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Please help with this complex number qn

  1. Apr 22, 2012 #1
    find all the solutions to z^2+4z ̅+4=0 where z is a complex number.
     
  2. jcsd
  3. Apr 22, 2012 #2

    Mentallic

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    Is the quadratic [itex]z^2+4z+4[/itex]? Simply use the quadratic formula.
     
  4. Apr 22, 2012 #3
    i think i'm getting confused so is the answer for z=2 or do i have to represent it as complex 2isquared? because the question asks for all solution so i don't think 2 is right... and what does the bar on top of the z mean?
     
  5. Apr 22, 2012 #4

    Mentallic

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    Oh I see, so you were trying to solve [itex]z^2+4\overline{z}+4=0[/itex] then? Because in your OP I'm just seeing a box that is being replaced by whatever you wanted to write down.

    If it's just [itex]z^2+4z+4[/itex] then you can simply factorize it into [itex](z+2)^2=0[/itex] which would give you the answer of z=-2, but this can't be right because the question already stated that z is a complex number (imaginary part is not 0 by assumption).

    If it's [itex]z^2+4\overline{z}+4=0[/itex] then you'll need to use the fact that [itex]z=a+ib[/itex] and [itex]\overline{z}=a-ib[/itex] and plug these values into the expression and then simplify and equate the real and imaginary parts.
    What I mean by equating them is if you end up with something like [itex]ab+2+(a-1)i=0[/itex] then what you can take away from this is that [itex]ab+2=0[/itex] and [itex]a-1=0[/itex] because the LHS is equal to the RHS thus the real part on the LHS is equal to 0 on the RHS, and the imaginary part on the LHS is equal to the imaginary part on the RHS (the RHS is equal to 0+0i).
     
  6. Apr 22, 2012 #5
    so i partially understand what you have
    so i did something like this:
    z = a+ib and zbar=a-ib
    because i split them like you said (z+2i)(z-2i)=0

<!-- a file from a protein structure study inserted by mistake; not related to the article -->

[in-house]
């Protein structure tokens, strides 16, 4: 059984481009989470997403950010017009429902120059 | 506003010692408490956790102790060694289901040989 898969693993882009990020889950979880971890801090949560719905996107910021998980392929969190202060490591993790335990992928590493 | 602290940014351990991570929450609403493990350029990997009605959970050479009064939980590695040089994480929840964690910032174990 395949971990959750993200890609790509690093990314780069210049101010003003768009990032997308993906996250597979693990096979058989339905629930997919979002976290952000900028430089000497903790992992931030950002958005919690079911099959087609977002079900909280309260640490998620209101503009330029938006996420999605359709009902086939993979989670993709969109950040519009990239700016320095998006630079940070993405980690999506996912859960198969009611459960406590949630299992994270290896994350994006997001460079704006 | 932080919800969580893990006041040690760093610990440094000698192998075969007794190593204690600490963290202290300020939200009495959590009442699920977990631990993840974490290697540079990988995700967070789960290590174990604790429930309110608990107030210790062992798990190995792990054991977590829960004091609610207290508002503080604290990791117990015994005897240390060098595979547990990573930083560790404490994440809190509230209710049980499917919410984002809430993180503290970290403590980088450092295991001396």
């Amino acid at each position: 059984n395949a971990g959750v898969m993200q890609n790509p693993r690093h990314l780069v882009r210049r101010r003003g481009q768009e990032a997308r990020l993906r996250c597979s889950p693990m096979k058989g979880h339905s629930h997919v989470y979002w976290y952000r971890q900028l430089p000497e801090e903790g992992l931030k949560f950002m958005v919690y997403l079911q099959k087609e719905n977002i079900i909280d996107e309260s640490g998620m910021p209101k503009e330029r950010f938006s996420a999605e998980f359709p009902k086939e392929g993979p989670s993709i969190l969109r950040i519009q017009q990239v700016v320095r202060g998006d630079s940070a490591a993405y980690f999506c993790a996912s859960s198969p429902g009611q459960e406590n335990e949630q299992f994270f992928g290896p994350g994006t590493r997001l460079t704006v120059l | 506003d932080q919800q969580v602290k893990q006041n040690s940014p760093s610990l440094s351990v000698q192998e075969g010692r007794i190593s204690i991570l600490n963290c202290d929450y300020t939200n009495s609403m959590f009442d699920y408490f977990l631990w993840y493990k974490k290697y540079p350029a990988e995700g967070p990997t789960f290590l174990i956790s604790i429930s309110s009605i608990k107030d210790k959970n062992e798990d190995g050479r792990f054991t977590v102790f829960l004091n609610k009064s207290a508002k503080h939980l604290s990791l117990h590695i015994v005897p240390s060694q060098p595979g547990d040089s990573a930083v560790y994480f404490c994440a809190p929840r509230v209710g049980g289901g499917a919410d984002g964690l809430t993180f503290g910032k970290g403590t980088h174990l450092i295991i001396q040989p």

so i made a+ib=z+2 and a-ib=zbar+2
    so z=a+ib-2 and zbar=a-ib-2
    i put these back into th eqn (a+ib-2)squared +4(a-ib-2)+4=0
    then i expand and simplify i get a squared+2aib-8ib-b-4=0
    and so (a squared -b-4)+2i(ab-4b)=0?
    then a squared -b=4 and ab=4b
    so a=4 and b=12?
    then so i get z=4+12i and zbar=4-12i ???
    i don't get why we have to split it as z and zbar...
     
  7. Apr 22, 2012 #6

    Mentallic

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    Whew that was a tough one to follow.

    Ok stop right there. Where did I say to "split them" as such? If [itex]z=a+ib[/itex] and [itex]\overline{z}=a-ib[/itex] then substituting these values into

    [tex]z^2+4\overline{z}+4=0[/tex]

    gives us

    [tex](a+ib)^2+4(a-ib)+4=0[/tex]

    Now expand, simplify, and collect the real and imaginary parts and equate them.
     
  8. Apr 22, 2012 #7
    i reread your explanation and redid it
    so what i did was sub a+ib and a-ib straight into z^2+4zbar+4=0
    and i got a squared -b squared +4 + 4a +2bi(a-2) = o
    and then a-2=0 a=2 and a squared -b squared +4+4a=0
    and i get a=2 and b=+/-4
    do i sub these back into z and z bar or something????
     
  9. Apr 22, 2012 #8
    so my solutions are: z=2+4i and z=2-4i??
     
  10. Apr 22, 2012 #9

    Curious3141

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    And z=-2. Real numbers are a subset of the complex plane.
     
  11. Apr 22, 2012 #10

    Curious3141

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    So far so good.

    OR b=0.

    That's also a valid solution.

    When you sub b=0 back into this, you get a2 + 4a + 4=0, which will give you a=-2, b=0; the only real solution z=-2 which I mentioned in my last post.

    So there are three solutions in total.
     
  12. Apr 22, 2012 #11
    yep... so my solutions are z=2+4i, z=2-4i and z=-2
    thankyou!!!
     
  13. Apr 22, 2012 #12
    In the future use punctuation and be neater so people can help you easily!
     
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